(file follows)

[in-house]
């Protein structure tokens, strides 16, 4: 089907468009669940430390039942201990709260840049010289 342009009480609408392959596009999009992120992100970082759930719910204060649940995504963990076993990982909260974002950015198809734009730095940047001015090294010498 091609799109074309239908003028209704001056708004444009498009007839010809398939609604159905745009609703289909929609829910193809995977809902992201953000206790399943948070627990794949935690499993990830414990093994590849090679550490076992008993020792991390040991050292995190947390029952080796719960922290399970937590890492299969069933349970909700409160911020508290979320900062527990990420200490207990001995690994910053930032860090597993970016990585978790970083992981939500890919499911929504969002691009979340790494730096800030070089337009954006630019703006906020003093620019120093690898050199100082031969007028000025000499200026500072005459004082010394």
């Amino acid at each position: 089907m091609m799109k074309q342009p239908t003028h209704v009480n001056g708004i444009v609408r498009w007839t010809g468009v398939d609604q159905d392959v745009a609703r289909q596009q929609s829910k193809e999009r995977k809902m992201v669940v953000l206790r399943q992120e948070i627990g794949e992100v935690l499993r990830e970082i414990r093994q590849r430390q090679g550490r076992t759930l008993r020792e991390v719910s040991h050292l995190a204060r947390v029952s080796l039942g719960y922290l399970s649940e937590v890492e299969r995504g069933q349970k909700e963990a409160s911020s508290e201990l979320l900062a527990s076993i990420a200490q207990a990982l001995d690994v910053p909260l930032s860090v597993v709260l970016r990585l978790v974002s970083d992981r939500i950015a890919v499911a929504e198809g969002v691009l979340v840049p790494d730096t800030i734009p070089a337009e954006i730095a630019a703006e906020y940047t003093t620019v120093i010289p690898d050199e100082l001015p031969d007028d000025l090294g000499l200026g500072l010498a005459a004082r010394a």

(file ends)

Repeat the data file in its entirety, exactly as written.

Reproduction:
[in-house]
């Protein structure tokens, strides 16, 4: 089907468009669940430390039942201990709260840049010289 342009009480609408392959596009999009992120992100970082759930719910204060649940995504963990076993990982909260974002950015198809734009730095940047001015090294010498 091609799109074309239908003028209704001056708004444009498009007839010809398939609604159905745009609703289909929609829910193809995977809902992201953000206790399943948070627990794949935690499993990830414990093994590849090679550490076992008993020792991390040991050292995190947390029952080796719960922290399970937590890492299969069933349970909700409160911020508290979320900062527990990420200490207990001995690994910053930032860090597993970016990585978790970083992981939500890919499911929504969002691009979340790494730096800030070089337009954006630019703006906020003093620019120093690898050199100082031969007028000025000499200026500072005459004082010394």
């Amino acid at each position: 089907m091609m799109k074309q342009p239908t003028h209704v009480n001056g708004i444009v609408r498009w007839t010809g468009v398939d609604q159905d392959v745009a609703r289909q596009q929609s829910k193809e999009r995977k809902m992201v669940v953000l206790r399943q992120e948070i627990g794949e992100v935690l499993r990830e970082i414990r093994q590849r430390q090679g550490r076992t759930l008993r020792e991390v719910s040991h050292l995190a204060r947390v029952s080796l039942g719960y922290l399970s649940e937590v890492e299969r995504g069933q349970k909700e963990a409160s911020s508290e201990l979320l900062a527990s076993i990420a200490q207990a990982l001995d690994v910053p909260l930032s860090v597993v709260l970016r990585l978790v974002s970083d992981r939500i950015a890919v499911a929504e198809g969002v691009l979340v840049p790494d730096t800030i734009p070089a337009e954006i730095a630019a703006e906020y940047t003093t620019v120093i010289p690898d050199e100082l001015p031969d007028d000025l090294g000499l200026g500072l010498a005459a004082r010394a």